Villa Vivanté (and other Fontainebleau accommodation tips)

Je suis arrivé à Fontainebleau! Actually, I arrived a little over a month ago, but my new life at INSEAD has flown by faster than a New York Minute. It’s only now that I have finally found a moment to stop and reflect on it all. So here goes.

Let me invite you into my new home Villa Vivanté.

Villa Vivanté is an 18th century home with eleven bedrooms, almost as many bathrooms, and two living rooms and kitchens. There are 11 of us fresh-faced MBA students living here at the moment. Between us, we speak over 15 languages and come from all corners of the globe – specifically from Australia (me), America / Jordan (Rayan), Germany (Carlo), France, Canada, Georgia, Brazil, Belgium, India and Japan.

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Echoes of Islamic Finance in Piketty, Porter, and Lagarde

For most people when hearing about Islamic finance for the first time, the new term usually begs the question, “What’s different about Islamic finance compared to regular finance?” I get asked this question quite often, and it’s difficult to know where to begin and how deeply to delve into the details. During our second week of P3 in Abu Dhabi, we had a guest lecturer from the Department of Economic Development for the Government of Dubai, Harun Kapetanovic, deliver a talk that I hoped would help me answer the question more succinctly. What I took away from Kapetanovic’s lecture, however, was not a concise encyclopedic way to explaining the characteristics that delineate Islamic finance from conventional finance. Rather, his talk offered a more compelling way to place Islamic finance in the context of the global financial system by showing how the principles that underpin Islamic finance have been echoed in other schools of economic thought.

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INSEAD: First Impressions of Fontainebleau

When describing life at INSEAD, students and alumni often talk about the world-class courses and professors, the enriching extra-curricular activities, and the outstanding career services. After an exciting kick-off to the program these first two weeks with a variety of team-building, orientation, and preparatory activities, I thought it would be worthwhile to share some first impressions which I plan to reflect on at the end of the year.

The People

The INSEAD MBA Class of December 2016 is comprised of over 70 nationalities. My first reaction when I looked around the auditorium of my peers waiting for Dean Ilian Mihov’s welcome speech was to think about how incredible it was to experience this new meaning of the word “diversity”, and to hear seven languages being spoken in my immediate vicinity.

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The INSEAD MBA Experience Arrives in Abu Dhabi!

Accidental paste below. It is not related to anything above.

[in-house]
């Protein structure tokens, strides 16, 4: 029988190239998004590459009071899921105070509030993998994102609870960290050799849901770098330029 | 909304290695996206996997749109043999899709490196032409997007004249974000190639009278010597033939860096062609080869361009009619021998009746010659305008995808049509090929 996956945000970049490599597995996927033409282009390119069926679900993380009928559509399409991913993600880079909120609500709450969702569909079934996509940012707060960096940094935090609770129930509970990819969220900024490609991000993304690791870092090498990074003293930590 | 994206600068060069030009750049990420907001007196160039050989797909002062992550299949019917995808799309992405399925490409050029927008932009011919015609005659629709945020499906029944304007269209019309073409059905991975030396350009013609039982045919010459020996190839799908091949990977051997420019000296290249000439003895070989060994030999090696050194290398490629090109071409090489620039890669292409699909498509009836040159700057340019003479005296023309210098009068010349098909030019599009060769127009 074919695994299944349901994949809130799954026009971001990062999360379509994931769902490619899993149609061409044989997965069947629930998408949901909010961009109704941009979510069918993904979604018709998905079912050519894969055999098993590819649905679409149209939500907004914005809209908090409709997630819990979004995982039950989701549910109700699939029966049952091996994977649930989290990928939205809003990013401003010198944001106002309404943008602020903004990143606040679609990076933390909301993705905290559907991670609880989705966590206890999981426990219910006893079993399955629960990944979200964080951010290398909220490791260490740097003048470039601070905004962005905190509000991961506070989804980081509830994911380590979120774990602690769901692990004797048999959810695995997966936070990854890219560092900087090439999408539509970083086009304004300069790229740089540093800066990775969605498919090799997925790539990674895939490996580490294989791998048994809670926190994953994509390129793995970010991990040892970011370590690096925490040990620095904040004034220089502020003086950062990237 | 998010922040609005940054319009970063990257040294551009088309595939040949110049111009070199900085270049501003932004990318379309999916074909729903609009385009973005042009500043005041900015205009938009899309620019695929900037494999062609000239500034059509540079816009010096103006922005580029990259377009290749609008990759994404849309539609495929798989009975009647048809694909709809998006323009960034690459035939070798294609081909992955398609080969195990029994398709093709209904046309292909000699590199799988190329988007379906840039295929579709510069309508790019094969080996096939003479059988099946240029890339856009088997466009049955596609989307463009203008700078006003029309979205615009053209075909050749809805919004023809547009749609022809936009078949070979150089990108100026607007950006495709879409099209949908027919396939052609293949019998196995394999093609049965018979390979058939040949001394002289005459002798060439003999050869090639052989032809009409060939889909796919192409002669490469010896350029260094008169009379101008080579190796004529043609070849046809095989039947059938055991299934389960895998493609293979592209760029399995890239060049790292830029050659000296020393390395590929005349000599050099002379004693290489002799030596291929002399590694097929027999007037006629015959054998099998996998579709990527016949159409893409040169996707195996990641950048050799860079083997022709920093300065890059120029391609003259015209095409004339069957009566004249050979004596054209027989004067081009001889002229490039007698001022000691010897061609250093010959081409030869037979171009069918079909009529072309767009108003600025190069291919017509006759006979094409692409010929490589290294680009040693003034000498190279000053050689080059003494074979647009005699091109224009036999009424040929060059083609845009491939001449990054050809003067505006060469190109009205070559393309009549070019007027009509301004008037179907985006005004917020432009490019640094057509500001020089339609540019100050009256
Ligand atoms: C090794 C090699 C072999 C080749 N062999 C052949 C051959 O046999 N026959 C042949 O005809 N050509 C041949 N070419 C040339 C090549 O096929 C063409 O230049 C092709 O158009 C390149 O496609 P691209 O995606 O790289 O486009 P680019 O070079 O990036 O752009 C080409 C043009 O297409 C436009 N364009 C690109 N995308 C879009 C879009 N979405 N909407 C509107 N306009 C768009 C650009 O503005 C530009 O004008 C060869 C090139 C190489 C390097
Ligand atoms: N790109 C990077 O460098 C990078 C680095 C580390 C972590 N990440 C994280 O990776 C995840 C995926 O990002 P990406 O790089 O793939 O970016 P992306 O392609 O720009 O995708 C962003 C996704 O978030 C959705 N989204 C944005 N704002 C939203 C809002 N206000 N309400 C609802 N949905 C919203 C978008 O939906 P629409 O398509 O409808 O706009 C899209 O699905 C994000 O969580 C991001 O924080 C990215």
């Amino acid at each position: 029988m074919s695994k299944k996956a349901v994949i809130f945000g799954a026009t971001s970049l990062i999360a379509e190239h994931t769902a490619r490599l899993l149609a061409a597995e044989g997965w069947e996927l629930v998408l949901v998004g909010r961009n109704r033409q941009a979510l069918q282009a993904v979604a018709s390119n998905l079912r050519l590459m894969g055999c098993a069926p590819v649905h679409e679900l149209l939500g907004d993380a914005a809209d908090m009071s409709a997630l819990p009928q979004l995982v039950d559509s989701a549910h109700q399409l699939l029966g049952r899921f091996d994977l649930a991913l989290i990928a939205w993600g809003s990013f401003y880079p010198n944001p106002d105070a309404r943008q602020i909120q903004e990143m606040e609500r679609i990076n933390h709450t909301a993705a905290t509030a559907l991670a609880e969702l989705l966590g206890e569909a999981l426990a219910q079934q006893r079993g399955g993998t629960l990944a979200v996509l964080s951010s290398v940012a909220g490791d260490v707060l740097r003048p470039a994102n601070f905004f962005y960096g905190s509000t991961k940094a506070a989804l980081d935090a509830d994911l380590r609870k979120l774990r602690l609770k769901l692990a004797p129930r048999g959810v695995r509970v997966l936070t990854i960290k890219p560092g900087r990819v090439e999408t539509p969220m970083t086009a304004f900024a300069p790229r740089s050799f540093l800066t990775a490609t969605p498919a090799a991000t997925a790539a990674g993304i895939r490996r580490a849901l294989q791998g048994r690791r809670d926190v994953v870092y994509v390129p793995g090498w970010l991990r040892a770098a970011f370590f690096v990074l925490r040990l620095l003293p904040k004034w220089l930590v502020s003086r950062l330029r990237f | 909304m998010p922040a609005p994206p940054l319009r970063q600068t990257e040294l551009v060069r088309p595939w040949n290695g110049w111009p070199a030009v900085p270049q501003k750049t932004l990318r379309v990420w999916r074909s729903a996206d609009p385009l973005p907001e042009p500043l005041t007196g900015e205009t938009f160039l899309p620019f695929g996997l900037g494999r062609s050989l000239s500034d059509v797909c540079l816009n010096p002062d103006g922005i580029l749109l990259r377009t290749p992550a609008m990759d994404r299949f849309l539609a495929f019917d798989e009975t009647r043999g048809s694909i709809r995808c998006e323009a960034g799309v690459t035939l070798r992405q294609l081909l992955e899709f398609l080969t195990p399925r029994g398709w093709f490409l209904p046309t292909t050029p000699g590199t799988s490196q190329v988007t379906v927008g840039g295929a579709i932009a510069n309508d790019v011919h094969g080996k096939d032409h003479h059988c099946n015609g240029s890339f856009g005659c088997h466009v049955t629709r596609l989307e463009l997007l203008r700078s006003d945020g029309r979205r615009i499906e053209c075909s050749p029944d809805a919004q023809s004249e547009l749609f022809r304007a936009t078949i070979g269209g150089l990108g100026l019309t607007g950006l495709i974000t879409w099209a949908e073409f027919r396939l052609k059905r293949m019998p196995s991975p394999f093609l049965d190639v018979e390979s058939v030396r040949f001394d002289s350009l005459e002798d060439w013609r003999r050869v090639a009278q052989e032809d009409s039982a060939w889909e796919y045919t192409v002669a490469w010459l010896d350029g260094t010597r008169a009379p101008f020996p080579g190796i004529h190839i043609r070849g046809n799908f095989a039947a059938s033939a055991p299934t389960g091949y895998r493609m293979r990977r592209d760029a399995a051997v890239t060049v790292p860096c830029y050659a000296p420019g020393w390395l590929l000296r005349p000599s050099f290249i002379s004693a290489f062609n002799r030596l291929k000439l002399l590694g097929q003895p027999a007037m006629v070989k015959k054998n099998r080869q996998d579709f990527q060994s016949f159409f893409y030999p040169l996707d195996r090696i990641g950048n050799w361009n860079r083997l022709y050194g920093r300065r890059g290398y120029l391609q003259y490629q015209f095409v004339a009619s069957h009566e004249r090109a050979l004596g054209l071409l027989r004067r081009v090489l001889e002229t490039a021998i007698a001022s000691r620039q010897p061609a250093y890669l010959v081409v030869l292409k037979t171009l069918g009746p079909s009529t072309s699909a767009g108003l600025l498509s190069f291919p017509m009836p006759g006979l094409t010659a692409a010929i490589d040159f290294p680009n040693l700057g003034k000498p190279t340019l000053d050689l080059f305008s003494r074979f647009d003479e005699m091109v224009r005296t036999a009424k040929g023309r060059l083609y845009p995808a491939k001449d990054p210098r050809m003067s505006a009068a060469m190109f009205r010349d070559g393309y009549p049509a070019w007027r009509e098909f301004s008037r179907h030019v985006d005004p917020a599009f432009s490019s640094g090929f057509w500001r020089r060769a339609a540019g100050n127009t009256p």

After 10 days of travelling through the relative wilderness of East Africa, my Etihad flight made a smooth landing at Abu Dhabi’s International Airport. My journey to a brand new continent had just ended, but another, entirely different adventure was about to begin. Aside from the sprawling lights from buildings and cars, I was greeted by a vast number of tower cranes erecting the new terminal expansion of the Abu Dhabi Airport – probably three times the number used to construct the new Vikings stadium in Minneapolis. When travelling through Abu Dhabi and Dubai, it is truly astonishing to see how fast the cities have developed. After all, this was a land of desert, bedouins, and simple fishermen just 50 years ago.

After stepping into the Grand Millennium Al Wahda hotel, I began meeting my fellow INSEAD classmates, some of whom I came to know on the Fontainebleau campus in France, and others from Singapore, who I met for the first time. Out of a group of just 44 students forming the pioneering class of INSEAD’s first 2-month residential MBA exchange in Abu Dhabi, a total of 30 nationalities are represented. Students arrived from all corners of the earth following a month-long recess for Christmas holidays, eager to begin their studies in an entirely different context and environment than before.

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Ah INSEAD…. So unique that it’s hard to describe it to other people sometimes. The diversity, the pace, the combination of hard work and social life… but what makes INSEAD stand apart (and be the BEST MBA IN THE WORLD) is its short length mixed with the incredible number of options it offers to students. The hard part : choosing what to do. Finding out what we really want. And make decisions. Just like when we go to a restaurant with a long menu…

When I go to a restaurant, I am one of the most annoying people you can think of, because I tend to ask the waiter one of the three stupid but still widely widespread questions :

  • What’s good here ?
  • What do you recommend ?
  • What’s better : the steak or the salmon ?

This is very silly because he/she is not going to tell me : « Everything on the menu is horrible and makes people sick, except for one specific item that is truly delicious ». Sometimes though I do get a reply like « our specialty is … you should really try it » which makes it very happy since I do not have a decision to make anymore. But the vast majority of times, I get the normal response : « Well it depends on what want sir » (let’s pretend they call me sir).

Well at INSEAD, it’s the exact same thing : there’s an incredible number of options for students, but we just cannot do it all. At the restaurant, you can only eat a few things before you’re full (and sometimes « broke »). At INSEAD, we have a different constraint : TIME (we’re all broke after paying the tuition fee anyway). So let’s check out the menu for a moment :

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